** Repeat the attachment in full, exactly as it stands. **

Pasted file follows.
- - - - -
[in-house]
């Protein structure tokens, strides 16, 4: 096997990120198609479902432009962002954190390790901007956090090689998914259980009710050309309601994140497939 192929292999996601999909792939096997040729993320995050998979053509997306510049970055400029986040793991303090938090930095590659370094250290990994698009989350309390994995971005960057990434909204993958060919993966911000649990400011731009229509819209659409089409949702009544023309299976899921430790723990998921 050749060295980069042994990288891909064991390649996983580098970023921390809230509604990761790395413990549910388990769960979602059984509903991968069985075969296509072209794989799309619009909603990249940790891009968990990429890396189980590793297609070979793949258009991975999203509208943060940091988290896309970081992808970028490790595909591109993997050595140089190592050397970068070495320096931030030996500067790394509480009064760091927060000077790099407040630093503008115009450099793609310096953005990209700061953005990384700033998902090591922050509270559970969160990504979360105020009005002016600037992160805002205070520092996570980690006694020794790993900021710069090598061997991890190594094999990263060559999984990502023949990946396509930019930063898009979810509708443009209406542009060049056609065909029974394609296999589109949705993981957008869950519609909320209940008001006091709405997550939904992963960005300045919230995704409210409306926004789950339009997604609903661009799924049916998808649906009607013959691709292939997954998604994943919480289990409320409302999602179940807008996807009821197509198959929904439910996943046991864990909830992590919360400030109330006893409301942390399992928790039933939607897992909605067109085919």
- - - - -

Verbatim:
[in-house]
């Protein structure tokens, strides 16, 4: 096997990120198609479902432009962002954190390790901007956090090689998914259980009710050309309601994140497939 192929292999996601999909792939096997040729993320995050998979053509997306510049970055400029986040793991303090938090930095590659370094250290990994698009989350309390994995971005960057990434909204993958060919993966911000649990400011731009229509819209659409089409949702009544023309299976899921430790723990998921 050749060295980069042994990288891909064991390649996983580098970023921390809230509604990761790395413990549910388990769960979602059984509903991968069985075969296509072209794989799309619009909603990249940790891009968990990429890396189980590793297609070979793949258009991975999203509208943060940091988290896309970081992808970028490790595909591109993997050595140089190592050397970068070495320096931030030996500067790394509480009064760091927060000077790099407040630093503008115009450099793609310096953005990209700061953005990384700033998902090591922050509270559970969160990504979360105020009005002016600037992160805002205070520092996570980690006694020794790993900021710069090598061997991890190594094999990263060559999984990502023949990946396509930019930063898009979810509708443009209406542009060049056609065909029974394609296999589109949705993981957008869950519609909320209940008001006091709405997550939904992963960005300045919230995704409210409306926004789950339009997604609903661009799924049916998808649906009607013959691709292939997954998604994943919480289990409320409302999602179940807008996807009821197509198959929904439910996943046991864990909830992590919360400030109330006893409301942390399992928790039933939607897992909605067109085919």